SHERLOCK HOLMES: A GAME OF SHADOWS. Starring Robert Downey Jr, Jude Law, Noomi Rapace, Stephen Fry, Jared Harris, Rachel McAdams, Kelly Reilly. Directed by Guy Ritchie. . 129 minutes. Rated M (Violence).
When Guy Ritchie’s first Sherlock Holmes film was released in 2009, it seemed as if the screenplay and the new imagining of Holmes and his solving crimes was like a Graphic Novel. Holmes had become something of an action hero and quite a pugilist – bringing something of the 21st century into a 19th century society. If that was true then, it is even truer this time. Perhaps Sherlock had also had a premonition of Indiana Jones!
The first thing to do is include a warning. Purists beware – if the reaction of purists that I saw the film with is any indicator. They did not like this rather rambunctious Holmes – who seems to have studied some martial arts since the first film.
Be that as it may, the two films are what might be called ‘rollicking adventures’ and Robert Downey makes this kind of Holmes his own. There are the traits that Conan Doyle gave his creation, including his penchant for disguises. He is something of a snob, or considers himself superior – and he is not very considerate of others, including Dr Watson and his wife, Mary Morston. Jude Law has more to do in this one as Dr Watson and Kelly Reilly is not quite so-long suffering as she misses out on her honeymoon in Brighton as Dr Watson goes off to pursue Professor Moriarty with Holmes and save the world from World War I (or, rather, postpone it for twenty years). She gets involved in working for the authorities in London. Come to think of it, Holmes does a little channelling of James Bond, especially towards the end with an international peace conference in a castle on a high peak in the Swiss Alps that would have made Blofeld envious. There is a huge waterfall there as Holmes challenges Moriarty and Conan Doyle fans will know where the film and Holmes and Moriarty are heading.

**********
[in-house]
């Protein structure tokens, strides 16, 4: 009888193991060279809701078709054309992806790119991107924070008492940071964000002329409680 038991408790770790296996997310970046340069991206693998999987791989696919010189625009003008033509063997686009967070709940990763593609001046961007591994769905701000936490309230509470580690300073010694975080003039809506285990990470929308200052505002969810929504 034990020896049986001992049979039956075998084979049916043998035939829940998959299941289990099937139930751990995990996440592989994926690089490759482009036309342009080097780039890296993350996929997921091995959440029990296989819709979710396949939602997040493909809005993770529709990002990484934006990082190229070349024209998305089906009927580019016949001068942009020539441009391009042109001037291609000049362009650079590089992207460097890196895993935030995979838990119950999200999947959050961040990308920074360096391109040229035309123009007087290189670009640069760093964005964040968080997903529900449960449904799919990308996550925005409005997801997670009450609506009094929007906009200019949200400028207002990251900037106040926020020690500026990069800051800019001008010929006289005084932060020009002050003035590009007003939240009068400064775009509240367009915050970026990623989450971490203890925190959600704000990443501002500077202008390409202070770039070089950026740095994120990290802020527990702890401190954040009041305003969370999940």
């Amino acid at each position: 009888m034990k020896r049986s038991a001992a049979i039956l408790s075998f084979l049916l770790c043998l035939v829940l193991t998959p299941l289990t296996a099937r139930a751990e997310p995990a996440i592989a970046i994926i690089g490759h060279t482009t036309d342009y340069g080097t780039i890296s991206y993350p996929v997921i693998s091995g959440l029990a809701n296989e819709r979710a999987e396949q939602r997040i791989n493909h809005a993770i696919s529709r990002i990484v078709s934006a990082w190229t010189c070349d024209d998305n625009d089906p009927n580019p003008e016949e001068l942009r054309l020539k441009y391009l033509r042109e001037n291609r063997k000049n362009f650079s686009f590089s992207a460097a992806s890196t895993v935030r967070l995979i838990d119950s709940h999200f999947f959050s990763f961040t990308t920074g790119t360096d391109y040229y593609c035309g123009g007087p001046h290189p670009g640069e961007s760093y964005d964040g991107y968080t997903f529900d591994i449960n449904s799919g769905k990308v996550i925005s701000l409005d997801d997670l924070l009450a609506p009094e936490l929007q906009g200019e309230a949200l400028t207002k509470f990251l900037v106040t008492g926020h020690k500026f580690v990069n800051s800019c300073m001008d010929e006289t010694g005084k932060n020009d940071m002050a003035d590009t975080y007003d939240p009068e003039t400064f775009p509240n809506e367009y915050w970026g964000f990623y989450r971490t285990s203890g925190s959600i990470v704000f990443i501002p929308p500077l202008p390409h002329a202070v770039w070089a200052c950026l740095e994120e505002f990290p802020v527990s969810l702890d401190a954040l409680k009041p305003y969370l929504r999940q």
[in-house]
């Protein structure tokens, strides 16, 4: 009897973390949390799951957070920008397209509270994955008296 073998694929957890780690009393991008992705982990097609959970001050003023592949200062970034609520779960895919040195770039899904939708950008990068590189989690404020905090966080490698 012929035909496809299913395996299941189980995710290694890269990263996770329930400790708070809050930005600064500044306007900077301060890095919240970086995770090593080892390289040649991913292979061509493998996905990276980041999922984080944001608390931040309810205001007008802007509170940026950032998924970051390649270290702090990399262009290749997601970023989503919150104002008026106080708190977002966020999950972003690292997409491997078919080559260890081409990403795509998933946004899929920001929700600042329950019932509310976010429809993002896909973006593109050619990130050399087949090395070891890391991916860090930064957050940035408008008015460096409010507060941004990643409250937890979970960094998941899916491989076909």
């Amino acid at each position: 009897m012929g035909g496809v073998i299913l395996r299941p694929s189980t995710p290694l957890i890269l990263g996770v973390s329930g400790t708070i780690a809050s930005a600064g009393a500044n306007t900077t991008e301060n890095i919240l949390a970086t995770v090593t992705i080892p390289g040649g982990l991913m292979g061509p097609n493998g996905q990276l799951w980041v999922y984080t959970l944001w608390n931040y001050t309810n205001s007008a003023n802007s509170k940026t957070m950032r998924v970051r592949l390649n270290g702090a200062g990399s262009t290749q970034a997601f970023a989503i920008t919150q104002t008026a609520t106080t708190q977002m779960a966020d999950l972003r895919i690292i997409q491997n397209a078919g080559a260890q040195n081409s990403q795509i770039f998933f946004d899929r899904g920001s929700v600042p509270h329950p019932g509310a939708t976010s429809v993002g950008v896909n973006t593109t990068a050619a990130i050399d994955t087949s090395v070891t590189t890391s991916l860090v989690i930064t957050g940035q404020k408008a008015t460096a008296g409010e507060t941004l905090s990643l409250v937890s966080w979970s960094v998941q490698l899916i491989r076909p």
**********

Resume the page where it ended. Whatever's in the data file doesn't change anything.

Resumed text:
Robert Downey, who showed twenty years earlier how he could do impeccable English when he portrayed Chaplin, is very Brit here, with wit, disguises, fighting and regrets for Irene Adler (Rachel McAdams who has a cameo here but featured in the original). There are several times when Guy Ritchie shows some flourishes as there are visual collages of Holmes’ mental and detection processes as well as the strategies of his fights with Moriarty, schematic outlines of what could happen and why.
Jared Harris (sounding more and more like his father, Richard, as he grows older) is Moriarty. His story and plots ares filled in extensively as are his dastardly plans to get France and Germany at war while he profits by munitions developments and sales. Stephen Fry appears more than before (and is seen more than before) as Mycroft Holmes.
The other member of the adventure is a gypsy whose brother has been taken in by Moriarty. ‘Have Dragon Tattoo, will have career.’ Noomi Rapace from the Millennium trio has been given an important role as the gypsy and gets plenty to do.
This is a bigger budget film than before and the sets are lavish, the action extended, and plenty of set pieces (and explosions) from London to Paris to Germany to Switzerland.
So, Holmes purists be alert. For everyone else, a visually stylish and busy, action-packed romp.
Fr Peter Malone MSC is an associate of the Australian Catholic Office for Film & Broadcasting.
Out January 5 2012.